Back in November 2017, Bianca’s mother was electrocuted and killed when she climbed onto unsafe power distribution in Junquillal. Although her mother was killed instantly, Bianca survived, sustaining burns to her fingers where she was holding onto her mother during the accident. Bianca was only a few months old at the time and would not have survived without our help. The prognosis for electrocuted howlers is very poor and many succumb to their injures, but thankfully Bianca only had some small burns that healed quickly.
As an infant, Bianca was a wild child! She jumped, climbed and wrestled with her troop mates constantly! Now that she’s grown up, she’s a little more reserved but still loves to wrestle with the boys, especially Erick who is her favorite male in the group.
Priscilla was found alone without her troop in Naranjales, Nosara. We do not know what happened or why her family left her, but she was too young to be on her own. We have seen a few cases where an infant falls from a tree and is knocked unconscious and the family leaves because they think the infant has died – this might be what happened to Priscilla, but we cannot know for sure.
Priscilla quickly adapted to life at the rescue center and easily became friends with all the monkeys in her troop because she has always been very confident and comfortable with the other orphans. Priscilla has been very easy to care for and rehabilitate because she has never required any special veterinary attention or animal keeper care.
Hendrix was transferred to us in February 2017 after he was confiscated from a rescue center that was not authorized to care for primates. Unfortunately, Hendrix had been treated like a pet and was extremely attached to humans when he joined us. He was only 10 months old at the time, so we were very hopeful that, with enough time, Hendrix could be taught to behave like a wild howler. It’s very difficult to reverse the damage done when wildlife is humanized, but we wanted to do everything we could to help Hendrix return to the forest and not end up in a zoo environment for the rest of his life.
When he joined us, Hendrix wanted to be around humans all the time as he cried out for attention. It took several weeks before he showed any interest in being around the other orphaned howlers inside the Infant Nursery. Because his skills were not developing like the other orphaned howlers that weren’t imprinted on humans, Hendrix was held back from progressing to more advanced enclosures and for a long time, he was the biggest monkey in the nursery. Thankfully Hendrix started to improve and within a few months, he was ready to join the rest of his troop in the outside enclosures without any human contact.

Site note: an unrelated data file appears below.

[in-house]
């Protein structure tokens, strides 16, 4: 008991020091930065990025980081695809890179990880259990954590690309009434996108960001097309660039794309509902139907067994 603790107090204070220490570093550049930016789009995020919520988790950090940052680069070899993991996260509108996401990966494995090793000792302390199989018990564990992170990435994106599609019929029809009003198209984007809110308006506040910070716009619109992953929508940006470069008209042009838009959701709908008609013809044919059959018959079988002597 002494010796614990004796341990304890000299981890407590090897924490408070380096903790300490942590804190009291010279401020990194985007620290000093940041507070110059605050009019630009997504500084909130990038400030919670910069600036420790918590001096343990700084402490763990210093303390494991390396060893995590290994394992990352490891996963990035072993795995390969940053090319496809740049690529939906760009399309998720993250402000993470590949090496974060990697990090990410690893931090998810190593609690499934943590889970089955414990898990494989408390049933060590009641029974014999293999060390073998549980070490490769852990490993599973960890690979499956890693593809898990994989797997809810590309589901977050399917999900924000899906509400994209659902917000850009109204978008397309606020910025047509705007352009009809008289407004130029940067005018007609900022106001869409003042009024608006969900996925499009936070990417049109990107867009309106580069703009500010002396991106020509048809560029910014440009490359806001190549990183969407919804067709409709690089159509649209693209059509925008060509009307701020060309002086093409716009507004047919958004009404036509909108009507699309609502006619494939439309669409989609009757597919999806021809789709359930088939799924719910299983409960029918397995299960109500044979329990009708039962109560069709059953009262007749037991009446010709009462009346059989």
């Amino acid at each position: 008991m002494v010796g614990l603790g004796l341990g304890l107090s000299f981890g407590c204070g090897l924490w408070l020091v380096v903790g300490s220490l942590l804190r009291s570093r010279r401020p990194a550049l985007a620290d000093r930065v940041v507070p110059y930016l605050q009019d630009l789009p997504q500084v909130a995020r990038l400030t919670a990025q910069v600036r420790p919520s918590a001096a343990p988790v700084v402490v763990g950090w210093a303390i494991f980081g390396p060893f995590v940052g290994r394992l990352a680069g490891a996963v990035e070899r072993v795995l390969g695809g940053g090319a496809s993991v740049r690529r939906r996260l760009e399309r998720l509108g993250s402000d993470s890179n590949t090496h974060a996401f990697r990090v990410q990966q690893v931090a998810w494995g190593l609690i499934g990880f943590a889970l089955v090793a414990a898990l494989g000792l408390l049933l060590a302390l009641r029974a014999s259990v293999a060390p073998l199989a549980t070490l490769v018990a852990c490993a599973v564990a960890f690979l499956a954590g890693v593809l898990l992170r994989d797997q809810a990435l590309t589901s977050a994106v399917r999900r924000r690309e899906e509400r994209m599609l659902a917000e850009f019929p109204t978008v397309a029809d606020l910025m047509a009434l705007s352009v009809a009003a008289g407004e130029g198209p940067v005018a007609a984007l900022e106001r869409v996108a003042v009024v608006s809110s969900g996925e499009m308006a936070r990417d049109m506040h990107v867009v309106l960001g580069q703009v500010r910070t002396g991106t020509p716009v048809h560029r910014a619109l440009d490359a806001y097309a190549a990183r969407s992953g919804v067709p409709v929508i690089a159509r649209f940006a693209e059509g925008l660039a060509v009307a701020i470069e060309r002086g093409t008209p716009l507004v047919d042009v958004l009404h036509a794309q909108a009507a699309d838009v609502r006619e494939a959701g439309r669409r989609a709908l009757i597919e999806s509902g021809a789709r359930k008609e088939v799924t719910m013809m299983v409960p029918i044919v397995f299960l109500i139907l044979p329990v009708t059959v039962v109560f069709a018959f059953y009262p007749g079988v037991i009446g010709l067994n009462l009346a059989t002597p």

Now, three years after his rescue, Hendrix has been thoroughly assessed by our veterinarian and has been cleared for release! We are thrilled that all our hard work has finally paid off and Hendrix will get a chance to live wild and free! He now plays and communicates very well with the other howlers and climbs and forages as he would in the wild. He no longer seeks out humans and instead is very focused on challenging Kenneth for the leadership of the troop. Hendrix is the largest male of the group and the front-runner to become the alpha.
Erick was rescued back in October 2016 when he was only 4 months old. He was found all alone on the ground with no mother and no troop around. Because Erick had several broken fingers that, unfortunately, had already healed incorrectly in the wild, we think that maybe his mother fell, Erick’s fingers were injured, and his mother lived for several more days while his fingers healed. We cannot know for sure what happened to Erick’s mom, but he desperately needed our help since he was too young to be in the jungle on his own.
From the very start, Erick had a very calm and gentle personality which continues to this day. Even though he’s very large and more sexually mature than the other males in the room, he’s more submissive and prefers to take it easy while Kenneth and Hendrix play dominance games.
Kenneth was badly attacked by an alpha male in March 2018 in Playa Guiones. In the past few years, we have seen an increase in howler injuries caused by other howlers. Most attacks are caused by troops fighting for resources – whether it’s food, habitat or females. An increase in development in Guiones has drastically reduced wildlife habitat which has resulted in rivaling troops clashing with each other more than usual.
Kenneth was lucky. Although his injuries were severe, he was not injured on his face, which is very common with alpha attacks. Unfortunately, his tail had to be amputated as it was snapped in half with bone and muscle exposed. His arm was ripped open, but our veterinarian Dr. Francisco Sanchez was able to expertly suture the arm and close the wound. Kenneth healed fast, but unfortunately, he also had a fracture to that same arm so his recovery took longer than anticipated.
Kenneth and Hendrix have been best friends since he was rescued. Being introduced to the infant nursery after surgery and several weeks of clinic care was daunting for Kenneth, but Hendrix was eager to make him feel welcomed with a snuggle and a gentle hug.
Kenneth has grown and progressed quickly through our program and has adapted very well to his disability. Howlers use their prehensile tail constantly – for balance, safety and even to hang upside down by when they are eating leaves. Although Kenneth is now at a slight disadvantage without his tail, he’s learned how to move with ease. Kenneth has shown us time and again that his stubby tail will not hold him back!